On Thursday, a New York agency referred the latest sexual assault claim against Gov. Andrew Cuomo (D-N.Y.) to the Albany police. The New York State Executive Chamber, part of Cuomo’s own office, reported the claim to police as a matter of protocol in cases involving physical contact.
As PJ Media’s Matt Margolis noted, the sixth sexual assault claim against Cuomo — which went public on Tuesday — involves an allegation that could rise to the level of misdemeanor sexual assault.
The Albany Times Union first reported that Cuomo had allegedly touched a woman inappropriately inside the governor’s mansion after she had been summoned there on official business last year. Yet on Tuesday, the Times Union revealed more chilling details about the claim.
According to a source familiar with the anonymous woman’s claims, the female aide alleges that Cuomo aggressively groped her in a sexually-charged manner. The woman “had been called to the mansion under the apparent pretext of having her assist the governor with a minor technical issue involving his mobile phone. They were alone in Cuomo’s private residence on the second floor when he closed the door and allegedly reached under her blouse and began to fondle her.”
The woman herself has not filed a police report.
“As a matter of state policy when allegations of physical contact are made, the agency informs the complainant that they should contact their local police department,” Beth Garvey, acting counsel to the governor, told Fox News.
“If they decline, the agency has an obligation to reach out themselves and inform the department of the allegation. In this case the person is represented by counsel and when counsel confirmed the client did not want to make a report, the state notified the police department and gave them the attorney’s information,” Garvey explained.
Albany police have not opened an official investigation, but the department is offering its services to the alleged victim, The New York Times reported.
Cuomo categorically denied the accusation. “I have never done anything like this,” the governor said on Wednesday. In a statement last month, Cuomo denied all sexual assault claims. While he admitted that “my interactions may have been insensitive or too personal” and that “some of the things I have said may have been misinterpreted as an unwanted flirtation,” he insisted, “I never inappropriately touched anybody and I never propositioned anybody and I never intended to make anyone feel uncomfortable.”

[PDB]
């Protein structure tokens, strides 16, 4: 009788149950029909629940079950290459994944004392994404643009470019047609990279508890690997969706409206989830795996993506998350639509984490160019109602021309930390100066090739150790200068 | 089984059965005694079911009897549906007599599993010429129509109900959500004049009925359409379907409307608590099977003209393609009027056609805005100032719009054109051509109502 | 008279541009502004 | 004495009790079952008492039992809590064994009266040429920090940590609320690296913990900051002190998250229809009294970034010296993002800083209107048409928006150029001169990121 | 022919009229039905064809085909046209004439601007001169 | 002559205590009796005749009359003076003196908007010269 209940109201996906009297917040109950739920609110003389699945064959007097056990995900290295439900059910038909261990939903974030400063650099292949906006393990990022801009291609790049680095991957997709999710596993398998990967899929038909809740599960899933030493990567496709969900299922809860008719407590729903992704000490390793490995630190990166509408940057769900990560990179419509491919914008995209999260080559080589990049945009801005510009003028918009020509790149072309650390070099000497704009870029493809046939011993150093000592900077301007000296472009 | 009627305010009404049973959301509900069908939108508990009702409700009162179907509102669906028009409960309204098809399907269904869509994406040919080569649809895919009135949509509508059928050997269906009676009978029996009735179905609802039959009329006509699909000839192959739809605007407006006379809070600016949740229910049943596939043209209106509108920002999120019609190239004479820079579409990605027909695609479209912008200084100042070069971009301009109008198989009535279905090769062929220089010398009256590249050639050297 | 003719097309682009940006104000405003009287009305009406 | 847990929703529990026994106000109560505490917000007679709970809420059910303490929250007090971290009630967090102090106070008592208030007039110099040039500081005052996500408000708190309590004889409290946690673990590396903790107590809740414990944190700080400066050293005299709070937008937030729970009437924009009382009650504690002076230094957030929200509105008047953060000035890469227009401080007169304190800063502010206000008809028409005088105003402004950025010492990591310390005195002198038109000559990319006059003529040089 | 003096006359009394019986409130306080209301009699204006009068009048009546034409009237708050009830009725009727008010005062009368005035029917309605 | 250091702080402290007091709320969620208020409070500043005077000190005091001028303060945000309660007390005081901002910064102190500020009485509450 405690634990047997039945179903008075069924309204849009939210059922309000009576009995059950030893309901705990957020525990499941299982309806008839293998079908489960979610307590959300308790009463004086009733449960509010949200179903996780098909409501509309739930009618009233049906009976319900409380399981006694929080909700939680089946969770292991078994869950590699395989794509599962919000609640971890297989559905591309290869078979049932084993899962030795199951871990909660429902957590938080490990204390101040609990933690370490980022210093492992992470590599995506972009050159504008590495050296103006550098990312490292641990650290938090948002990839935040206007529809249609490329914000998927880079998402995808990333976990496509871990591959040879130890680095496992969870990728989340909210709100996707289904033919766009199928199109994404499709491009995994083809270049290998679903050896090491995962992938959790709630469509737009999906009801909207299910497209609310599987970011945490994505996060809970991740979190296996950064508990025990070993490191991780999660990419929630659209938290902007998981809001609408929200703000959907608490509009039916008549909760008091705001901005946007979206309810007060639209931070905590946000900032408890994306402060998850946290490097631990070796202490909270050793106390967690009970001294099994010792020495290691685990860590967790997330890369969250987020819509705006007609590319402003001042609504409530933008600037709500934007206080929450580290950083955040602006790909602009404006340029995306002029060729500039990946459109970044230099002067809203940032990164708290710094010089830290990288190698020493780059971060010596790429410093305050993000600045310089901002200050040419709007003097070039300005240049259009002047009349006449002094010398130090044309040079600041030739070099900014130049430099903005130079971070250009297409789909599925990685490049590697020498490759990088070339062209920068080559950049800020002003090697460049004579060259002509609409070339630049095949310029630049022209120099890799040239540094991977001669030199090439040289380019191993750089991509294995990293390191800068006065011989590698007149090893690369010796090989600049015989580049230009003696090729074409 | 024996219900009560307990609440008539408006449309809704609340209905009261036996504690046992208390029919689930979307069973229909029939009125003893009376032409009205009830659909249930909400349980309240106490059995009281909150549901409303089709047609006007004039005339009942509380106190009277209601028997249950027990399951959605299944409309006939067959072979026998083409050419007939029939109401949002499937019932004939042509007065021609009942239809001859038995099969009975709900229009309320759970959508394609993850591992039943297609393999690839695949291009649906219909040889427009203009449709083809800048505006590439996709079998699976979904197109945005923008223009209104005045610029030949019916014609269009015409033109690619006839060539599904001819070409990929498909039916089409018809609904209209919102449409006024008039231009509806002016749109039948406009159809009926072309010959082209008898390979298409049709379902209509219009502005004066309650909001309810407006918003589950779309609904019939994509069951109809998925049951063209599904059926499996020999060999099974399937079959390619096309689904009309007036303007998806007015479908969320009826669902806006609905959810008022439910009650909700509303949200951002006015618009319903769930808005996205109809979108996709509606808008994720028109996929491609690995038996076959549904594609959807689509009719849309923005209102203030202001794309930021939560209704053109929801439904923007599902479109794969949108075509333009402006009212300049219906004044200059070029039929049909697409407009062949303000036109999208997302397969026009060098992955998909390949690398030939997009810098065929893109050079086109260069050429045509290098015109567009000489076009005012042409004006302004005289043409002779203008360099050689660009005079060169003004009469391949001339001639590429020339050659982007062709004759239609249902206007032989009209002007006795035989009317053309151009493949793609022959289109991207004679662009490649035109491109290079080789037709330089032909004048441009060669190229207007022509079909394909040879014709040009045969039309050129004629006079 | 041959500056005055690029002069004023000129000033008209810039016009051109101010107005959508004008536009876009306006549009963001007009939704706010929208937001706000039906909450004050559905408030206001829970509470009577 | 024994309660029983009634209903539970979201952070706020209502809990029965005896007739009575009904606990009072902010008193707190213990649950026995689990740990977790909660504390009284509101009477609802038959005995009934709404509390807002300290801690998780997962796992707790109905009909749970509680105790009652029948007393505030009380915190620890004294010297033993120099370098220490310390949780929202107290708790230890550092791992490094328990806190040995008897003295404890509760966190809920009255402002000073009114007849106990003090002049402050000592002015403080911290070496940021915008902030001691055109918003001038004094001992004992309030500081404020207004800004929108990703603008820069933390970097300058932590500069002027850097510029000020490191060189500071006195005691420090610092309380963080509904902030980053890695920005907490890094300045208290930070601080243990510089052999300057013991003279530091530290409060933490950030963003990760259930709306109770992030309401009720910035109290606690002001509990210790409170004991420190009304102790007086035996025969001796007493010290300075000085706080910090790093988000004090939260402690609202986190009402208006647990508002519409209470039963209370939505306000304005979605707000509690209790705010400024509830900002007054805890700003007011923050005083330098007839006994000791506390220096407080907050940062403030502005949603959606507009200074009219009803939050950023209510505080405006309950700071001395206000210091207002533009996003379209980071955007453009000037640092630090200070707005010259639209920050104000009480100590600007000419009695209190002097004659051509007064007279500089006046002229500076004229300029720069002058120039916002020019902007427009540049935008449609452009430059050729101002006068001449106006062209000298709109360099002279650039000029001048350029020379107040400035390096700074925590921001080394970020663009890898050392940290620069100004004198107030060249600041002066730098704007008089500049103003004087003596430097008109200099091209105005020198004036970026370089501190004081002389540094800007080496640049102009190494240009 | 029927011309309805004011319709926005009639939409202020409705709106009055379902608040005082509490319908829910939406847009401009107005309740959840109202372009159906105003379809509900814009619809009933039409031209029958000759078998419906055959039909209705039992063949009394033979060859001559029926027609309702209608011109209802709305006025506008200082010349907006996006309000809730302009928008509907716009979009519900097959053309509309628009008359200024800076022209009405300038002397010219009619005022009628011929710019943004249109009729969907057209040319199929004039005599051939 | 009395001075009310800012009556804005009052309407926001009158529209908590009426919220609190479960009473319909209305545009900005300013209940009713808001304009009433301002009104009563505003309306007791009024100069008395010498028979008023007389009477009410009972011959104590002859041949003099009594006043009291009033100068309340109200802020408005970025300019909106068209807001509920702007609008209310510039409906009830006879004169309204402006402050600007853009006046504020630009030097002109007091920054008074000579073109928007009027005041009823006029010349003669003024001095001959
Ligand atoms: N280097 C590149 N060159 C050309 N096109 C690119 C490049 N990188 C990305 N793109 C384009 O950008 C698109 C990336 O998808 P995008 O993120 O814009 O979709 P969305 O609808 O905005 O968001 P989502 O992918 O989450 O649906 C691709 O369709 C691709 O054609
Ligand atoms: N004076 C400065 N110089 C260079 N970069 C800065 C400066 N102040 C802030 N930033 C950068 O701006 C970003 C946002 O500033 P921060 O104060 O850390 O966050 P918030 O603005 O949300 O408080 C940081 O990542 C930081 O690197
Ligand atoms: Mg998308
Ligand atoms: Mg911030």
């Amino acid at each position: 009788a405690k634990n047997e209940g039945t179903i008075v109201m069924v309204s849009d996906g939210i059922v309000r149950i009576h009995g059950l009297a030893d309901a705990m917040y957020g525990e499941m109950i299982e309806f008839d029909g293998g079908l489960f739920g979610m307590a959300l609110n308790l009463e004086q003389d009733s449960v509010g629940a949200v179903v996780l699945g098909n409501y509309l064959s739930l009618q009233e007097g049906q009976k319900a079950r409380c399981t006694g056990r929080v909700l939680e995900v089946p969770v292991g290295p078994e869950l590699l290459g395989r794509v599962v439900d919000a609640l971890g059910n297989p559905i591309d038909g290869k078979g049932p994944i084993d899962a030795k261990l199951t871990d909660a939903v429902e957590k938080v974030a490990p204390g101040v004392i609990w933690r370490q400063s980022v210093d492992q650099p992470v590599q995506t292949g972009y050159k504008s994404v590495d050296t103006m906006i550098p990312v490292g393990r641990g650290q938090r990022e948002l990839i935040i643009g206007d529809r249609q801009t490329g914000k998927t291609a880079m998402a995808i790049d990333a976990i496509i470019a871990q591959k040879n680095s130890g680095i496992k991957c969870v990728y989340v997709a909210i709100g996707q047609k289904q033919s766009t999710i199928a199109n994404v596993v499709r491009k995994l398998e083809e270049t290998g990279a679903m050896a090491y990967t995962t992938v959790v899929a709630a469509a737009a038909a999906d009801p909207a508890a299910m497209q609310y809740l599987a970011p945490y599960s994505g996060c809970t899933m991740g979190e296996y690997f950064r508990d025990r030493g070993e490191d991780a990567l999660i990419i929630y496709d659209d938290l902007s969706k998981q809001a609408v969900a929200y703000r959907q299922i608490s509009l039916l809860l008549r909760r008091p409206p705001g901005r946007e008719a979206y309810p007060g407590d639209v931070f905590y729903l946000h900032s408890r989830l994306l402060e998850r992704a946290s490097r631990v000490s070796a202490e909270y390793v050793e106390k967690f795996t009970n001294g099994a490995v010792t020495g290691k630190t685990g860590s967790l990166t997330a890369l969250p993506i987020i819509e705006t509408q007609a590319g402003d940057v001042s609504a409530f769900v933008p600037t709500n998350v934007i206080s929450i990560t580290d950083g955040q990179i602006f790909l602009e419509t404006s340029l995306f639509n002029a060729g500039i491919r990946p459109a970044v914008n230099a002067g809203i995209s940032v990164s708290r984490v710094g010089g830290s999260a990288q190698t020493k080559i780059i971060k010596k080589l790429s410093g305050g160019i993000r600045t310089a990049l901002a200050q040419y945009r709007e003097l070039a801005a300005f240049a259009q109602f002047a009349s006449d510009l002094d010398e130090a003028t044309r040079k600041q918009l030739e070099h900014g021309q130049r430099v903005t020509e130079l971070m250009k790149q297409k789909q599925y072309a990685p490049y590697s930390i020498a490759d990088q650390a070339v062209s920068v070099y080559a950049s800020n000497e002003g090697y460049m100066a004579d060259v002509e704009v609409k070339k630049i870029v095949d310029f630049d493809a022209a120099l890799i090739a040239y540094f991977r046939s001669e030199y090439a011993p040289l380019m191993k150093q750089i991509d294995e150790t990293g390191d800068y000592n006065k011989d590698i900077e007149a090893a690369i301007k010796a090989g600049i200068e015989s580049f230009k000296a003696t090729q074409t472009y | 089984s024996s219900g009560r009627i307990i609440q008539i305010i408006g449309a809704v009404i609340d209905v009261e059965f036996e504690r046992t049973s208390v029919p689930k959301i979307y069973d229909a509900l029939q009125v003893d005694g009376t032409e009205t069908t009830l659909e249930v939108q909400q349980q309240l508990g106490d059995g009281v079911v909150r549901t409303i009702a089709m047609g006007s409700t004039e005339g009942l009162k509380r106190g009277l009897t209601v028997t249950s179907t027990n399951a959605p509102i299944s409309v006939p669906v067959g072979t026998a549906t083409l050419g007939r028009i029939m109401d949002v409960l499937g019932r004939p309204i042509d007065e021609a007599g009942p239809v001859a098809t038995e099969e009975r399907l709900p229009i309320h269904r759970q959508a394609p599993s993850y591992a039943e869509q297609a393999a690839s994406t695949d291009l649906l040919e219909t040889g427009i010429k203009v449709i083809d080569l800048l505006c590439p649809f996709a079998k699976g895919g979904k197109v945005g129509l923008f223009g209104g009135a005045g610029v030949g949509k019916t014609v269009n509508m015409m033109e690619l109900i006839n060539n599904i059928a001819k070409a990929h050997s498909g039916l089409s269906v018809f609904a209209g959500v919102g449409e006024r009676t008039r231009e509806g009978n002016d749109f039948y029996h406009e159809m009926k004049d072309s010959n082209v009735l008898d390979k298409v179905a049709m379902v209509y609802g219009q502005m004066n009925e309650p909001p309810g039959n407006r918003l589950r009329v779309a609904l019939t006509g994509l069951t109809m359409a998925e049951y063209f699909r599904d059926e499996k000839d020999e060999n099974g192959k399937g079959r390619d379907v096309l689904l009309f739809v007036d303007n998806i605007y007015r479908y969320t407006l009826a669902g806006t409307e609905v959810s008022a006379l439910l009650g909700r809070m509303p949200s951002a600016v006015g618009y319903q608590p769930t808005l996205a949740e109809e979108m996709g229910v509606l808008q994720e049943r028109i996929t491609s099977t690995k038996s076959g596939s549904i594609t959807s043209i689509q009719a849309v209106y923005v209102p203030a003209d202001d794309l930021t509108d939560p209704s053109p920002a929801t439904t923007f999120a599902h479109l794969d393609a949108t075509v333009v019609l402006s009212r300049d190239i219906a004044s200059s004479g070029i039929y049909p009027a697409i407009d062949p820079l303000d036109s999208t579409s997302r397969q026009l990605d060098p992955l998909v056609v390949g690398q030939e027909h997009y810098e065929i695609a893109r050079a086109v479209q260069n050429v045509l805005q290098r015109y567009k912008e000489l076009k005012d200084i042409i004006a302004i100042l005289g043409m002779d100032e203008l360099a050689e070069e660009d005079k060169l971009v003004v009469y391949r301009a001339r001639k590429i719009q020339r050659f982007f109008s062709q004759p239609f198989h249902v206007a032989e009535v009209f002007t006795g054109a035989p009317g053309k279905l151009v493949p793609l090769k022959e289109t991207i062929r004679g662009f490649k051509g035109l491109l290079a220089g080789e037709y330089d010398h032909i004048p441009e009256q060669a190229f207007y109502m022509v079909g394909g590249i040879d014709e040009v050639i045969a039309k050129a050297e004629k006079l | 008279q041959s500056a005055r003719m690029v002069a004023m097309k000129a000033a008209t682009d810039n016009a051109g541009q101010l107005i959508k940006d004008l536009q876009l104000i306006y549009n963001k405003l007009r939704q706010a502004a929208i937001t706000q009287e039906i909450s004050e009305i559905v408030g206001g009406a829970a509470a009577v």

Attorney General Letitia James (D-N.Y.) is assembling a team to investigate the sexual assault claims.
Some of the women who made the sexual assault claims had previously spoken up, but explosive developments in the COVID-19 nursing home scandal drew fresh attention to these claims. No fewer than six women have come forward accusing Cuomo of sexual assault.
Lindsey Boylan, a former Cuomo aide, went public in December but gained attention last month. She claimed the governor “has created a culture within his administration where sexual harassment and bullying is so pervasive that it is not only condoned but expected. … He used intimidation to silence his critics.” Boylan claimed Cuomo approached her numerous times and once kissed her on the lips.
Charlotte Bennett, a former health policy adviser, said Cuomo asked her personal questions about her sex life. Anna Ruch, a former Obama staffer, said Cuomo grabbed and kissed her at a 2019 wedding in Manhattan — and a photograph shows an extremely uncomfortable Ruch with Cuomo’s hands on her cheeks. Karen Hinton, a married woman and former press aide to the governor, said that Cuomo embraced her in his “dimly lit” hotel room in 2000. She left before anything else happened. Anna Liss, another former aide, recounted Cuomo asking her if she had a boyfriend, touching her on her lower back, and kissing her hand.
Unlike these five women, the woman behind the groping allegation has not come forward publicly. The fact that she refused to file a police report and the fact that her story has come out via a separate source speaking to the Times-Union may justify some skepticism about the claim, but only an investigation will reveal the truth.
Cuomo has refused to resign amid these scandals, despite many Democrats calling on him to step down. New York Republicans have filed an impeachment resolution, allowing Democrats to put some skin in the game.
Tyler O’Neil is the author of Making Hate Pay: The Corruption of the Southern Poverty Law Center. Follow him on Twitter at @Tyler2ONeil.